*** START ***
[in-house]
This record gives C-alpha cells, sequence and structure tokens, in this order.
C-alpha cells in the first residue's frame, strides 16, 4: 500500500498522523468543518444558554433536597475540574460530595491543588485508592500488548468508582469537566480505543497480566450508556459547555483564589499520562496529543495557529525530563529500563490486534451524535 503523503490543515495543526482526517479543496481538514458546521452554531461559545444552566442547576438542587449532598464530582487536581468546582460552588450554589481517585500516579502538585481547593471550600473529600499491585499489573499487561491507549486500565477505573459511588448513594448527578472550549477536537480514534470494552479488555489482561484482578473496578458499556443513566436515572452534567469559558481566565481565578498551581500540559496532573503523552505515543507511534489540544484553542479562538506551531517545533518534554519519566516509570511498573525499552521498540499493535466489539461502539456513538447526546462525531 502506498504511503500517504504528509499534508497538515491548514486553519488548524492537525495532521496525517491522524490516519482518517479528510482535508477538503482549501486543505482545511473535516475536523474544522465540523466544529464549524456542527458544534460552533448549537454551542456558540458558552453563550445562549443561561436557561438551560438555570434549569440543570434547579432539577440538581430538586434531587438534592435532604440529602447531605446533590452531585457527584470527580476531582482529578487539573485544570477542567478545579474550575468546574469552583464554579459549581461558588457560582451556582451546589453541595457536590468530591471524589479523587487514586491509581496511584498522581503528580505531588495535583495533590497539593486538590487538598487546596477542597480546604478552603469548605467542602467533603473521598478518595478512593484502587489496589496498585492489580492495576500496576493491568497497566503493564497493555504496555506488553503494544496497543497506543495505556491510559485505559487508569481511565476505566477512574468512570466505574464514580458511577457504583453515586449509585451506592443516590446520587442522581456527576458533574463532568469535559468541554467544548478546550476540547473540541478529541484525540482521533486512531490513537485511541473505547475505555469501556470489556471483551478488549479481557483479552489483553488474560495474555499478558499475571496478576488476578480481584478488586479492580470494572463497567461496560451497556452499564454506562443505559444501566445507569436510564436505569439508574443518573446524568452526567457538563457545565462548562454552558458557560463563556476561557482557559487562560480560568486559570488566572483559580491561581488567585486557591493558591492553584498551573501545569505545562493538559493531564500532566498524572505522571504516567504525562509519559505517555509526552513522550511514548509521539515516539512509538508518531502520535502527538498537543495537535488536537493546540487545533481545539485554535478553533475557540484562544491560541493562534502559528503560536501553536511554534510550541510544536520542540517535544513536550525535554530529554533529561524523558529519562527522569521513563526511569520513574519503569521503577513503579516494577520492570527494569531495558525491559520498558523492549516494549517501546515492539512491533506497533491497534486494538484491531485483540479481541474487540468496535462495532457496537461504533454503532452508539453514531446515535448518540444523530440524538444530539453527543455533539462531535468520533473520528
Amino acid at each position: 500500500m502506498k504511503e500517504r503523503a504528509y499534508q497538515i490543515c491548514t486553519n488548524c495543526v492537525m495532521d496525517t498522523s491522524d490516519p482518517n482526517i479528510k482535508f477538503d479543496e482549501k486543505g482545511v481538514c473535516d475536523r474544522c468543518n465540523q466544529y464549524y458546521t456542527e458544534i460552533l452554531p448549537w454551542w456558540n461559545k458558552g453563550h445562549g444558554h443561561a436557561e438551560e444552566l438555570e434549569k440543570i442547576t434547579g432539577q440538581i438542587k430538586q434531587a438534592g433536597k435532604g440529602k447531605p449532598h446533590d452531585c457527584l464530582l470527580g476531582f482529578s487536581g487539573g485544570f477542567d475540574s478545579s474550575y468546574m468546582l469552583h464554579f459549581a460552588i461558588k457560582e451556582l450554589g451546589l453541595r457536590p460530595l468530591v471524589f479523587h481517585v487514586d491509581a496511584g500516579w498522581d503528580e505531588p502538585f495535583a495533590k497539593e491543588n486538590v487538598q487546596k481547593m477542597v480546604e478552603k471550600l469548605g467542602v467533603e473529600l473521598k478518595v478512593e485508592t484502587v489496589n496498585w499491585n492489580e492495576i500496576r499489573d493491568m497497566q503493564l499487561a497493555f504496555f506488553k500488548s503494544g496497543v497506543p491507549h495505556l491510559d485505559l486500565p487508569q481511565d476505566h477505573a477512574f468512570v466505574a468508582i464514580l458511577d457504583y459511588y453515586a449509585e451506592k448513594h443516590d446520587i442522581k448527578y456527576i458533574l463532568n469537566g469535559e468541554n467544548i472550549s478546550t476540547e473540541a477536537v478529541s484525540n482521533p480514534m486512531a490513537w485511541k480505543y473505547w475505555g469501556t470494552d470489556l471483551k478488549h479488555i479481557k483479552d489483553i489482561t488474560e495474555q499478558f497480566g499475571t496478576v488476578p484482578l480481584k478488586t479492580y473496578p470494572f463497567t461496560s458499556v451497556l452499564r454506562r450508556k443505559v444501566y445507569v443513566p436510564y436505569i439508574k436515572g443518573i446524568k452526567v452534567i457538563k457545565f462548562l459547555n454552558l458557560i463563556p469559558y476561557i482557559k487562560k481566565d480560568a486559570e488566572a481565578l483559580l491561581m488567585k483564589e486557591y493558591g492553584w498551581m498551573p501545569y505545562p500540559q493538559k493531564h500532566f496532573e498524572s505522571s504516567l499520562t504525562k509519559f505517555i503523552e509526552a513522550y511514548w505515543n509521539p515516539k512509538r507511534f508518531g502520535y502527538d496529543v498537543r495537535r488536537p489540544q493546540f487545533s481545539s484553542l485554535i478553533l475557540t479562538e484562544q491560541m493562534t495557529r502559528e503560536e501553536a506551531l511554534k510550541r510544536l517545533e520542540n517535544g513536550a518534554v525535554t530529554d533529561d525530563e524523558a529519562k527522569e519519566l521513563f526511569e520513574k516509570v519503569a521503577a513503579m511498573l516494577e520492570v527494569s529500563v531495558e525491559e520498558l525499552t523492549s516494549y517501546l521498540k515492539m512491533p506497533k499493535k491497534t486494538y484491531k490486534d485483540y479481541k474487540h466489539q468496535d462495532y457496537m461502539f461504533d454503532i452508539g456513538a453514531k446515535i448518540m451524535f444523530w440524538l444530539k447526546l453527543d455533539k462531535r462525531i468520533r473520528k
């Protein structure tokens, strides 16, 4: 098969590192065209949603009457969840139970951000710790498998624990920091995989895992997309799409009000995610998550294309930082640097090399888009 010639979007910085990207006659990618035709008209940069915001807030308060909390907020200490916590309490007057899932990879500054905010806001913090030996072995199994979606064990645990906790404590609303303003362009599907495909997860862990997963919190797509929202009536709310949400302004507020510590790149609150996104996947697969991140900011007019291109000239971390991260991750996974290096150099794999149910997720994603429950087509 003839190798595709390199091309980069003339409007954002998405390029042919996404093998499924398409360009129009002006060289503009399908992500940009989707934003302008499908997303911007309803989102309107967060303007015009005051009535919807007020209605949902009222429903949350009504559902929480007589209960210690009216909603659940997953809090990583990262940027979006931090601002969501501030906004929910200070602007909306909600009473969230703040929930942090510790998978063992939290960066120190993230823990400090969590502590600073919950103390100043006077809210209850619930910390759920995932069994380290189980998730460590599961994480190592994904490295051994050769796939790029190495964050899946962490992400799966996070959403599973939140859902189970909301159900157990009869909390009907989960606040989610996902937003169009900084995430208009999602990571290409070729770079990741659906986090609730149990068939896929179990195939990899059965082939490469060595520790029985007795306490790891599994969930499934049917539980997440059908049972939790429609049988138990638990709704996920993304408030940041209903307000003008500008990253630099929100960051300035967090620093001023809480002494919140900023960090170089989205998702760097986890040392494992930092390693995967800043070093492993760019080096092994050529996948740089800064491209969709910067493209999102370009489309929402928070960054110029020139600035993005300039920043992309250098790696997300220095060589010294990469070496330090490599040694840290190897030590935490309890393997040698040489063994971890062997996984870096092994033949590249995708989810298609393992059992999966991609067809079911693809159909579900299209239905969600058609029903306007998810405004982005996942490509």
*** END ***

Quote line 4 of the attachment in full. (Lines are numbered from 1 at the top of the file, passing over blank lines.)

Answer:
Amino acid at each position: 500500500m502506498k504511503e500517504r503523503a504528509y499534508q497538515i490543515c491548514t486553519n488548524c495543526v492537525m495532521d496525517t498522523s491522524d490516519p482518517n482526517i479528510k482535508f477538503d479543496e482549501k486543505g482545511v481538514c473535516d475536523r474544522c468543518n465540523q466544529y464549524y458546521t456542527e458544534i460552533l452554531p448549537w454551542w456558540n461559545k458558552g453563550h445562549g444558554h443561561a436557561e438551560e444552566l438555570e434549569k440543570i442547576t434547579g432539577q440538581i438542587k430538586q434531587a438534592g433536597k435532604g440529602k447531605p449532598h446533590d452531585c457527584l464530582l470527580g476531582f482529578s487536581g487539573g485544570f477542567d475540574s478545579s474550575y468546574m468546582l469552583h464554579f459549581a460552588i461558588k457560582e451556582l450554589g451546589l453541595r457536590p460530595l468530591v471524589f479523587h481517585v487514586d491509581a496511584g500516579w498522581d503528580e505531588p502538585f495535583a495533590k497539593e491543588n486538590v487538598q487546596k481547593m477542597v480546604e478552603k471550600l469548605g467542602v467533603e473529600l473521598k478518595v478512593e485508592t484502587v489496589n496498585w499491585n492489580e492495576i500496576r499489573d493491568m497497566q503493564l499487561a497493555f504496555f506488553k500488548s503494544g496497543v497506543p491507549h495505556l491510559d485505559l486500565p487508569q481511565d476505566h477505573a477512574f468512570v466505574a468508582i464514580l458511577d457504583y459511588y453515586a449509585e451506592k448513594h443516590d446520587i442522581k448527578y456527576i458533574l463532568n469537566g469535559e468541554n467544548i472550549s478546550t476540547e473540541a477536537v478529541s484525540n482521533p480514534m486512531a490513537w485511541k480505543y473505547w475505555g469501556t470494552d470489556l471483551k478488549h479488555i479481557k483479552d489483553i489482561t488474560e495474555q499478558f497480566g499475571t496478576v488476578p484482578l480481584k478488586t479492580y473496578p470494572f463497567t461496560s458499556v451497556l452499564r454506562r450508556k443505559v444501566y445507569v443513566p436510564y436505569i439508574k436515572g443518573i446524568k452526567v452534567i457538563k457545565f462548562l459547555n454552558l458557560i463563556p469559558y476561557i482557559k487562560k481566565d480560568a486559570e488566572a481565578l483559580l491561581m488567585k483564589e486557591y493558591g492553584w498551581m498551573p501545569y505545562p500540559q493538559k493531564h500532566f496532573e498524572s505522571s504516567l499520562t504525562k509519559f505517555i503523552e509526552a513522550y511514548w505515543n509521539p515516539k512509538r507511534f508518531g502520535y502527538d496529543v498537543r495537535r488536537p489540544q493546540f487545533s481545539s484553542l485554535i478553533l475557540t479562538e484562544q491560541m493562534t495557529r502559528e503560536e501553536a506551531l511554534k510550541r510544536l517545533e520542540n517535544g513536550a518534554v525535554t530529554d533529561d525530563e524523558a529519562k527522569e519519566l521513563f526511569e520513574k516509570v519503569a521503577a513503579m511498573l516494577e520492570v527494569s529500563v531495558e525491559e520498558l525499552t523492549s516494549y517501546l521498540k515492539m512491533p506497533k499493535k491497534t486494538y484491531k490486534d485483540y479481541k474487540h466489539q468496535d462495532y457496537m461502539f461504533d454503532i452508539g456513538a453514531k446515535i448518540m451524535f444523530w440524538l444530539k447526546l453527543d455533539k462531535r462525531i468520533r473520528k